At long last, we get down to the “Kasper proposal,” which has increasingly stood out in my mind as the real gravitational center of this entire book. Kasper opens by pointing to something the Church has already said:
The Congregation for the Doctrine of the Faith provided a guideline already in 1994 when it declared—and Benedict XVI reiterated it at the World Meeting of Families in Milan in 2012—that the divorced and remarried admittedly cannot receive sacramental communion, but can indeed receive spiritual communion.
The CDF document mentioned here was a letter addressing an earlier incarnation of the Kasper proposal and rejecting it. We’ll return to that letter in the next post. Kasper continues by arguing that this suggestion is not only insufficient but self-contradictory:
Many will be grateful for this statement. But it also raises questions. For the one who receives spiritual communion is one with Jesus Christ. How can he or she then be in contradiction to Christ’s commandment? Why, then, can’t he or she also receive sacramental communion?
Within the same paragraph Kasper quickly runs on to new arguments, but let’s stop and consider this first salvo sentence by sentence. His first claim is that “the one who receives spiritual communion is one with Jesus Christ.” Stated this way, without qualification, his claim is false.
The reason has to do with what “spiritual communion” means. A “spiritual communion” is a serious and formal desire to receive the sacrament of communion when sacramental reception is unavailable or illicit. If the one person making this act of desire is rightly disposed, God can grant the effects of the sacrament. It is like a “baptism by desire,” only with the Eucharist.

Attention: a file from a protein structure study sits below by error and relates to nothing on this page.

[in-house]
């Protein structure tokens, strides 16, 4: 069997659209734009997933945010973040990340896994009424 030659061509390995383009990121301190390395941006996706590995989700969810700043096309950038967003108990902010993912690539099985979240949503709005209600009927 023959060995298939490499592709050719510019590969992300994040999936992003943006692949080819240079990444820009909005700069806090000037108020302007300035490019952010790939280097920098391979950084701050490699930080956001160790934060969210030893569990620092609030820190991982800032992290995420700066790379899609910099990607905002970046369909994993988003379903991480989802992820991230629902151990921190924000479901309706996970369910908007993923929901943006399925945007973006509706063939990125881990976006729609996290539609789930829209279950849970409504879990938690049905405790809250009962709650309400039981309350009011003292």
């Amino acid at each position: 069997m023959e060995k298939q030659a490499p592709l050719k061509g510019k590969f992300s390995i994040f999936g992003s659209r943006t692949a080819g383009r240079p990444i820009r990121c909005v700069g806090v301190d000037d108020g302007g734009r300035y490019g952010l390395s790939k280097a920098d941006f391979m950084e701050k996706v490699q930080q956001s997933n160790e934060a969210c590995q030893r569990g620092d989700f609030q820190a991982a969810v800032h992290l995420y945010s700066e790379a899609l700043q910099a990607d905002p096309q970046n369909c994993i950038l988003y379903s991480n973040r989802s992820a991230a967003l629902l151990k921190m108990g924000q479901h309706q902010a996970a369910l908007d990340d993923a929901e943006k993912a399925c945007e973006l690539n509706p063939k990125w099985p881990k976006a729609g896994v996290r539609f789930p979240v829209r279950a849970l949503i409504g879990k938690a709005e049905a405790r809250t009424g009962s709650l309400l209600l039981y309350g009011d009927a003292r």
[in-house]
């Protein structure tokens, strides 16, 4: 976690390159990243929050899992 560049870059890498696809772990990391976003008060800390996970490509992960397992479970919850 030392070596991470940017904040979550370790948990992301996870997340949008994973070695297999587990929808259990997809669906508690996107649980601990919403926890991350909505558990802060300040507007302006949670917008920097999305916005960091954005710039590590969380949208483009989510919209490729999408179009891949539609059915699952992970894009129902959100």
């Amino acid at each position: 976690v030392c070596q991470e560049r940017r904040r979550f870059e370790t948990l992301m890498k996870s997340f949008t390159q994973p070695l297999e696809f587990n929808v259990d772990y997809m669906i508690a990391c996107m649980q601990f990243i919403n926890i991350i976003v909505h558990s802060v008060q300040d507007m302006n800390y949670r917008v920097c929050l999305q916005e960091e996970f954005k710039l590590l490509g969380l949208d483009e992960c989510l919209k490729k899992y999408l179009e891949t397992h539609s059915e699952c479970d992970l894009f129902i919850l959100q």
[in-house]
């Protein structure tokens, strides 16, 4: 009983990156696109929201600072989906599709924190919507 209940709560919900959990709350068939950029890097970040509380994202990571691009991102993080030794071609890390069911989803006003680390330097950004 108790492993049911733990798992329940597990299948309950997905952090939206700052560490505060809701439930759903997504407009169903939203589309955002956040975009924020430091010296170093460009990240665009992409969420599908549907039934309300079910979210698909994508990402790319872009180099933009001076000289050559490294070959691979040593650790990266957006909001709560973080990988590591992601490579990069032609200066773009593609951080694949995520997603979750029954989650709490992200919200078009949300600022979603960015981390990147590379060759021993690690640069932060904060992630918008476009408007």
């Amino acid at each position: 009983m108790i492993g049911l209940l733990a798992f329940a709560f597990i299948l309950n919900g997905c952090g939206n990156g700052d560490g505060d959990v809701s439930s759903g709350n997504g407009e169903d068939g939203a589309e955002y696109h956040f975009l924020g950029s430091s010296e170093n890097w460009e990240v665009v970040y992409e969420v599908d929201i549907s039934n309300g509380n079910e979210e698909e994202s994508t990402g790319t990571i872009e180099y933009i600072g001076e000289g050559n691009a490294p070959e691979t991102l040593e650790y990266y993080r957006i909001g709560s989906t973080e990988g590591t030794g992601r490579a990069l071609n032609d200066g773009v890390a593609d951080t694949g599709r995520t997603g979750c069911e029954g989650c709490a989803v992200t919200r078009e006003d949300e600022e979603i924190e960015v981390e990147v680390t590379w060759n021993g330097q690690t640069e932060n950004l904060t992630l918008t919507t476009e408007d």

If someone in mortal sin were to make a formal act of desire for the Eucharist, he would not receive the effects of the sacrament any more than someone in mortal sin receiving the sacrament itself would receive the effects of the sacrament. It is simply not true that anyone who makes this act of “spiritual communion” is in union with Jesus Christ, any more than it is true that anyone who saunters through the communion line is in a spiritual union with Jesus Christ.
However, sacramental communion and spiritual communion are different in an important way: in the sacrament of the Eucharist, the body and blood of Jesus is an objective reality in the recipient, regardless of whether the one receiving the sacrament is well or badly disposed to receive it. In spiritual communion Jesus is not present in the recipient unless the person is well disposed, and even then he is only present interiorly and invisibly.
Consequently, to receive the sacrament of the Eucharist in mortal sin is a bad thing, both because it treats Christ’s body and blood disrespectfully and because it falsely signifies to others that the believer is in spiritual union with Christ. But making a spiritual communion while in mortal sin is a good thing: not only is there no false outward sign of unity, but making an act of desire for the Eucharist is a good first step toward getting out of mortal sin and back into to union with Christ. So reception of the sacrament in mortal sin makes for more sin, but spiritual communion while in mortal sin disposes one to less sin.
There we have one hole in Kasper’s argument. Next time, we’ll look at the next sentence.